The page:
Psycopy on a Raspberry Pi

04 March 2018


Preparing the stimuli material and hardware setup for a recent experiment I decided to try to have it running on a Raspberry Pi 3 Model B. Why would a raspberry make any sense as the core of a neuroscience/psychology experiment you might ask?

  • It makes your setup inexpensive and standardised, aka easy to reproduce either for you (more than one experiment running in parallel) and for other researchers trying to reproduce your results.
  • It is fast to clone, save and switch your setup as it's all stored on a cheap micro-sd card.
  • It is quiet, which was the decisive factor as my MacBook fans have the tendency to scream whenever I try to use an external monitor .

Setup The experiment setup with a disassembled Apple Cinema Display

Getting Psycopy running on Raspbian is straightforward but the apt-get distributed version is outdated (1.83.04) but getting a newer version is possible following the manual installation and possibly having to go after a few extra python dependencies.

In order to get the best performance possible out of it, I would also suggest a mild overclocking and passive cooling.

The bad The included benchmark doesn't have any pity for the poor Raspberry.

And now the bad: the Raspberry Pi 3 is still quite slow, and it is quite evident, from the included performance test, that low-level vision research on complex stimuli material is out of the question. The benchmark returns in my case, even on the overclocked raspberry a awful refresh stability of 189ms (it should be <0.5ms).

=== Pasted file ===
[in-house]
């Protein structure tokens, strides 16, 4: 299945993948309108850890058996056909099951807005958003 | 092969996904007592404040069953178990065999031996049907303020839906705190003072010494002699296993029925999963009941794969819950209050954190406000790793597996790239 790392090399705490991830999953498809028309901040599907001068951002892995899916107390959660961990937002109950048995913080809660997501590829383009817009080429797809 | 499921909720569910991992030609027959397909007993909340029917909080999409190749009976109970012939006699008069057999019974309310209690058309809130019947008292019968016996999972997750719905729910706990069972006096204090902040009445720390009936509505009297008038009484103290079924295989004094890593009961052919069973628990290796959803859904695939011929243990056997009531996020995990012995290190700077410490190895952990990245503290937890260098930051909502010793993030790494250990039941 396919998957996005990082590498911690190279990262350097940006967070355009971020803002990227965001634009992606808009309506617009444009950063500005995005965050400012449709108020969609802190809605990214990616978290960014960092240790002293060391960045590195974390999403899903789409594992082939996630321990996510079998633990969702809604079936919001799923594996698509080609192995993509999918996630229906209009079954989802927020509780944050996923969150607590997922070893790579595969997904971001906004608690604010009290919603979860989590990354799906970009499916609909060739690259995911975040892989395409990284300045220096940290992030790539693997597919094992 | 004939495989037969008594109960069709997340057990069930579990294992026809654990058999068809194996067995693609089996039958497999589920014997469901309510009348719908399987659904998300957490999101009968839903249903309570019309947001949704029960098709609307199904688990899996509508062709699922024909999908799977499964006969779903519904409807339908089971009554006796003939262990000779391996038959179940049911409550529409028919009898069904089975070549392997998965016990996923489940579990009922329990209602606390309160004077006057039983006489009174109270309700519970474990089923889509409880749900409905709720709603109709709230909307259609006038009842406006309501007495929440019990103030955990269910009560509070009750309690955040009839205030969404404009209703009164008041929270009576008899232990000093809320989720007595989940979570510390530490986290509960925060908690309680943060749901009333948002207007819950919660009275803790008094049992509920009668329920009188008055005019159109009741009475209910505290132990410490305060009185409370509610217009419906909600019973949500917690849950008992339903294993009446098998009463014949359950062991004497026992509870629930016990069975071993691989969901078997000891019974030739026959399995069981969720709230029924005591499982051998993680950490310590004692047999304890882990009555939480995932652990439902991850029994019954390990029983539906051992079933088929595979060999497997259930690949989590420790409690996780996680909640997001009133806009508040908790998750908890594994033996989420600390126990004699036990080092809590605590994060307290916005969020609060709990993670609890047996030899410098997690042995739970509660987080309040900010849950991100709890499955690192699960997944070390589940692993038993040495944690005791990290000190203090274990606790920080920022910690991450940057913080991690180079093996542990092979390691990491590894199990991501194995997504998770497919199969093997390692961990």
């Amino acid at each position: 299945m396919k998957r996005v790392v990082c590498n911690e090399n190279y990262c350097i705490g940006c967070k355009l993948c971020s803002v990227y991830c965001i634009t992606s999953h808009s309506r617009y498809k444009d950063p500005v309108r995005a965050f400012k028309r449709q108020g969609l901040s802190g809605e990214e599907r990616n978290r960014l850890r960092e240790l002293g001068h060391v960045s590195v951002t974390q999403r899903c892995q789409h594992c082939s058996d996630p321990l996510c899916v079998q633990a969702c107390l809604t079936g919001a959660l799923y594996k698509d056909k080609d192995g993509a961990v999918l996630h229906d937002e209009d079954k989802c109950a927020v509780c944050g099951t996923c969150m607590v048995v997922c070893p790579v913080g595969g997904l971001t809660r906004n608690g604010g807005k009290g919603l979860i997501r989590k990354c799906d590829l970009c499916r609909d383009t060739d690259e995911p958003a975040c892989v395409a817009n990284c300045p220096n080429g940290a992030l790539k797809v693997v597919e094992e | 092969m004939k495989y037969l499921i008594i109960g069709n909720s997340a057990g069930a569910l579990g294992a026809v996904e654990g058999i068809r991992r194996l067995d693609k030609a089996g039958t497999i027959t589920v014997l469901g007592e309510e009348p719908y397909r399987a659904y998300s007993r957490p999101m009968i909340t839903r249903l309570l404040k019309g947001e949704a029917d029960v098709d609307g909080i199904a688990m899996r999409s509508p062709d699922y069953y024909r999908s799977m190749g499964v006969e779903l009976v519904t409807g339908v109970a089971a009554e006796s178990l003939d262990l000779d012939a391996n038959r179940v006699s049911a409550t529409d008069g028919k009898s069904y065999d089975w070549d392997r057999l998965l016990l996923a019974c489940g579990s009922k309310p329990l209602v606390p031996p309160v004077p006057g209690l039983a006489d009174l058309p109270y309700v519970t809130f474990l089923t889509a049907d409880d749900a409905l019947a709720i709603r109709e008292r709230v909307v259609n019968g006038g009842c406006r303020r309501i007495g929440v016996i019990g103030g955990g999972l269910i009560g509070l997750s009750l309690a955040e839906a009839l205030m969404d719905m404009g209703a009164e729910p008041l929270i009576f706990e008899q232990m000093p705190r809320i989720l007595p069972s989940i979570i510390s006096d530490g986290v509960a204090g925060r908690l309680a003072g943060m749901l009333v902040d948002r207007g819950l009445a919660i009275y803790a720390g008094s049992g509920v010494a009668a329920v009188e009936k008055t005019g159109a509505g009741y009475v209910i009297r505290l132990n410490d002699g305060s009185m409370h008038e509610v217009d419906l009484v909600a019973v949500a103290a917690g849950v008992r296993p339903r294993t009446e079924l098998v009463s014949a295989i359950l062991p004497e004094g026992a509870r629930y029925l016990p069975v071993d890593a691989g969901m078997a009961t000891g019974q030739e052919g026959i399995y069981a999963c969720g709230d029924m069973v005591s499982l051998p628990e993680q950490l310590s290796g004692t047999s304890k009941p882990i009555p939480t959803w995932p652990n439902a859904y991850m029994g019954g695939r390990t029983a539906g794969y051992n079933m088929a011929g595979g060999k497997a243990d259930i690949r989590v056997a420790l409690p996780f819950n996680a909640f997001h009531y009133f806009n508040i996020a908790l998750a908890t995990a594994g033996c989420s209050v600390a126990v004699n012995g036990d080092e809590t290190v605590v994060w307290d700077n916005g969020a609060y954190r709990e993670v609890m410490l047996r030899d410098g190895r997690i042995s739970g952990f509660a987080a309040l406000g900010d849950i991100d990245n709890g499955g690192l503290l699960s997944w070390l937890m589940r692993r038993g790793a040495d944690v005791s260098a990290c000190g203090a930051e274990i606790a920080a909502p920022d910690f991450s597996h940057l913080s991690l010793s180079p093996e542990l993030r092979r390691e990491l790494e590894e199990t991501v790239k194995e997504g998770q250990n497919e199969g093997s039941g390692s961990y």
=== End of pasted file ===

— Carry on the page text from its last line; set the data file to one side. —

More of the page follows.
Not all is lost, simple experiments with simple/static material are still possible with a much lower variability, this has to be assessed nevertheless as you design your experiment.

Another concern when using a raspberry is back up, sd-cards are prone to failure and I would not store any important data in it for a long period of time. If you can have internet access from the experiment location neat solution is to push to the cloud your results as soon as you finish writing to the files. Rclone works very well under Raspbian and supports all the major cloud storage services. Here's an example, it is advisable to push only the latest results instead of overwriting every time all the results in the destination folder.


win.close()
try:
    system("rclone copy /home/pi/Documents/yourExperiment/"+singleFileName+"  dropbox:destinationFolder/" )
    system("rclone copy /home/pi/Documents/yourExperiment/"+resutFileName+"  dropbox:destinationFolder/" )
except:
    print("error uploading!")
core.quit()


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